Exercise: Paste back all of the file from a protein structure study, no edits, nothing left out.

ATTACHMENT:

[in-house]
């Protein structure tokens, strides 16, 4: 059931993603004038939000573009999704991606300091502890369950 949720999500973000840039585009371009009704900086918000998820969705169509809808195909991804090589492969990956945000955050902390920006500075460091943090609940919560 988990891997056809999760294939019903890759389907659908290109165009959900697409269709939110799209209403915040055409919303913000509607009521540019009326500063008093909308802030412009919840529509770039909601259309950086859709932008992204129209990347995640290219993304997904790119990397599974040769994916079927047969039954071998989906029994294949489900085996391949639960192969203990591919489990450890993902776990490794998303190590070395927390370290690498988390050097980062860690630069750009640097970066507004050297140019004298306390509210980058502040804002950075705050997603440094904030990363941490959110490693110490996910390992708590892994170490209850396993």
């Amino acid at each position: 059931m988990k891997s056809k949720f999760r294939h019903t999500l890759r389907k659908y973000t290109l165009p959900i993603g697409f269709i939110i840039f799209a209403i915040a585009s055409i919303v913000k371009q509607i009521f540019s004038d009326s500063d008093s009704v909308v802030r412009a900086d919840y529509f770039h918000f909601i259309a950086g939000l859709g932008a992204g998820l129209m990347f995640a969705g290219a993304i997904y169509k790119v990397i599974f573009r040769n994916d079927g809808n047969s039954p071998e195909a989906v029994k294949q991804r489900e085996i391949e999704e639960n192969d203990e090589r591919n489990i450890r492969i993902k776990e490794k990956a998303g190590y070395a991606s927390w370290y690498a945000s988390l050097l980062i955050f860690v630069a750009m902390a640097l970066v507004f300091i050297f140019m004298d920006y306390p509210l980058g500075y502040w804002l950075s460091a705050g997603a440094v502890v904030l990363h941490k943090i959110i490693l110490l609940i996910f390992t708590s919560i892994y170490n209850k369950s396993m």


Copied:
[in-house]
């Protein structure tokens, strides 16, 4: 059931993603004038939000573009999704991606300091502890369950 949720999500973000840039585009371009009704900086918000998820969705169509809808195909991804090589492969990956945000955050902390920006500075460091943090609940919560 988990891997056809999760294939019903890759389907659908290109165009959900697409269709939110799209209403915040055409919303913000509607009521540019009326500063008093909308802030412009919840529509770039909601259309950086859709932008992204129209990347995640290219993304997904790119990397599974040769994916079927047969039954071998989906029994294949489900085996391949639960192969203990591919489990450890993902776990490794998303190590070395927390370290690498988390050097980062860690630069750009640097970066507004050297140019004298306390509210980058502040804002950075705050997603440094904030990363941490959110490693110490996910390992708590892994170490209850396993």
């Amino acid at each position: 059931m988990k891997s056809k949720f999760r294939h019903t999500l890759r389907k659908y973000t290109l165009p959900i993603g697409f269709i939110i840039f799209a209403i915040a585009s055409i919303v913000k371009q509607i009521f540019s004038d009326s500063d008093s009704v909308v802030r412009a900086d919840y529509f770039h918000f909601i259309a950086g939000l859709g932008a992204g998820l129209m990347f995640a969705g290219a993304i997904y169509k790119v990397i599974f573009r040769n994916d079927g809808n047969s039954p071998e195909a989906v029994k294949q991804r489900e085996i391949e999704e639960n192969d203990e090589r591919n489990i450890r492969i993902k776990e490794k990956a998303g190590y070395a991606s927390w370290y690498a945000s988390l050097l980062i955050f860690v630069a750009m902390a640097l970066v507004f300091i050297f140019m004298d920006y306390p509210l980058g500075y502040w804002l950075s460091a705050g997603a440094v502890v904030l990363h941490k943090i959110i490693l110490l609940i996910f390992t708590s919560i892994y170490n209850k369950s396993m």